What is the legal status of guidelines and protocols in the management of patients?
Adherence to current clinical guidelines of commonly accepted practice is generally a complete defence to a claim in medical negligence.
Guidelines are established by national organisations such as the National Institutes for Health and Clinical Excellence (NICE) in the UK, special interest groups such as in gastroenterology or general surgery and may be produced as a matter of local policy in an individual institution. The intention is to promote best practice from a meta-analysis of available evidence such as found in a Cochrane Review, which is an analysis of a relevant database related to a specific condition.
Guidelines are not intended to be exclusive but rather provide a solid foundation on which to base clinical practice.
Their standing in legal matters is therefore the subject of debate. Medical evidence is usually generated from the results of clinical trials and is therefore based on a statistical analysis which never gives an absolute answer but rather, what is the “most likely” answer within statistical guidelines ie to around 95% certainty. This means there are certainly outliers in any such analysis, which indicates that a small number of patients may not respond or respond adversely to “routine” management. The more experienced the medical practitioner, the more likely they are to have seen and managed such outlying cases.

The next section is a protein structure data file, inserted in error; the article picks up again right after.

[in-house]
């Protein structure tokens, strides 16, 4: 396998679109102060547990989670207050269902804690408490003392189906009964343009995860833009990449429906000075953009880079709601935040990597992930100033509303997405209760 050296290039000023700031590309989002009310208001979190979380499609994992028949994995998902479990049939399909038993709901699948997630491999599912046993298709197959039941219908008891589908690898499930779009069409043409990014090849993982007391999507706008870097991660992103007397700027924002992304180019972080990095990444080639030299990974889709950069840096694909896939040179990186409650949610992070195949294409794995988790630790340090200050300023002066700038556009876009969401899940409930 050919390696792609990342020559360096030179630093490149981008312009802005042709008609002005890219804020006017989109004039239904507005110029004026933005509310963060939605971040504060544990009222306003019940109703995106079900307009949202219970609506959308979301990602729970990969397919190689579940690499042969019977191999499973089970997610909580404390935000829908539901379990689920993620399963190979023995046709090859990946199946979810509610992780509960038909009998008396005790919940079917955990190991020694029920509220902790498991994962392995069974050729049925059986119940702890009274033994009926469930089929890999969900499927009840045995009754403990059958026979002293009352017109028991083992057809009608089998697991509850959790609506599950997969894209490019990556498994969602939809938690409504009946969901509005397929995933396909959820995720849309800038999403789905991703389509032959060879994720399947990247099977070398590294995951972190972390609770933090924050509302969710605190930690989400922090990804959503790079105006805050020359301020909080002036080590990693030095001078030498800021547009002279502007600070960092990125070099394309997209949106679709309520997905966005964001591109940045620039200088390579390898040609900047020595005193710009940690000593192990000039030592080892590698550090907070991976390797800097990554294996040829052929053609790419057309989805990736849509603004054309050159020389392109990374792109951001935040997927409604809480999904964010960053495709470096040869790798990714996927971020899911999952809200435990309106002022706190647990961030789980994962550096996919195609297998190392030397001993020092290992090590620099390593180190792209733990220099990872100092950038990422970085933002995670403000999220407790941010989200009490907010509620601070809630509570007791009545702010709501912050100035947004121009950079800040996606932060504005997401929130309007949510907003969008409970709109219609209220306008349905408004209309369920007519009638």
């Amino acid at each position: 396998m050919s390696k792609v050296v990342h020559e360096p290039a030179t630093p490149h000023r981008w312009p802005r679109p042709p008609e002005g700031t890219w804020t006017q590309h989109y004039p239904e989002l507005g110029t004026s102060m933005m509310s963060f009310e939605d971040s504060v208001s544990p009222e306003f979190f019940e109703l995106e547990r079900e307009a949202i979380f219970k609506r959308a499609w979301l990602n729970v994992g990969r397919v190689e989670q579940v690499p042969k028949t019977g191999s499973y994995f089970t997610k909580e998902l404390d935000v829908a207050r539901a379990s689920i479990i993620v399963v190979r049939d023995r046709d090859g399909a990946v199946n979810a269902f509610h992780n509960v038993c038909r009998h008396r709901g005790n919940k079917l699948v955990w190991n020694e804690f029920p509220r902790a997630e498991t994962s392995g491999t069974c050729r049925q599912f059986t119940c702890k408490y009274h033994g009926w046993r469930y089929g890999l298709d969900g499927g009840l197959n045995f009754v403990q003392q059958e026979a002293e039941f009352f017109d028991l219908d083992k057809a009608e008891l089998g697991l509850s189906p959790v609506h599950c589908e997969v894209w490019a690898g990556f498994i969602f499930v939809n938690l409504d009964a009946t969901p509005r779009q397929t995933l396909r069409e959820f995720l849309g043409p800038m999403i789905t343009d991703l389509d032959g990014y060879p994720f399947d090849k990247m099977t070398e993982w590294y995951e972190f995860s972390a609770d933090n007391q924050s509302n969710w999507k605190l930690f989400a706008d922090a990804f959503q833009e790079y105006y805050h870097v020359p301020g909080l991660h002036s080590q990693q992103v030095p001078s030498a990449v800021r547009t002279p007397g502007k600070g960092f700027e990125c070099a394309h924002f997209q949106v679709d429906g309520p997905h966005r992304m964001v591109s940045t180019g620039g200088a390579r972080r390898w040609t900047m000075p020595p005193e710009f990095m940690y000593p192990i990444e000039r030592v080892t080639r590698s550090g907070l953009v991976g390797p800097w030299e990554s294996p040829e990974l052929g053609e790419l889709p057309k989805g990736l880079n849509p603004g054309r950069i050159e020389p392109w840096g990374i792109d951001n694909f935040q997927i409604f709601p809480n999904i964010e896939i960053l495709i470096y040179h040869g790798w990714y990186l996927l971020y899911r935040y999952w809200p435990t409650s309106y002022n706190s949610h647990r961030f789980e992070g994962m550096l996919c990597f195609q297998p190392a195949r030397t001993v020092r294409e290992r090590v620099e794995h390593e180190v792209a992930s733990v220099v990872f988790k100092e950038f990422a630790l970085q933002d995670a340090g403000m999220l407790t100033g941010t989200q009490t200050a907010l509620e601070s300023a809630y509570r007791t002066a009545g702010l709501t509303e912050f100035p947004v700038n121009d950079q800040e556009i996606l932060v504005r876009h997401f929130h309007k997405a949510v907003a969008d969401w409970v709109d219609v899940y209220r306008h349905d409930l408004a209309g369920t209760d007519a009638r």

Guidelines therefore cannot be absolute, and management of a particular case may vary in specific circumstances based on the previous experience of the medical practitioner. However, in a legal situation, where guidelines are in place, any deviation needs to be explained in a logical way by a “reasonably, respectable and responsible” body of opinion and it is this that may be tested in court. Therefore, it is up to the defendant in a medical negligence action to logically explain their choices and behaviour when they deviate from accepted guidelines and policies.
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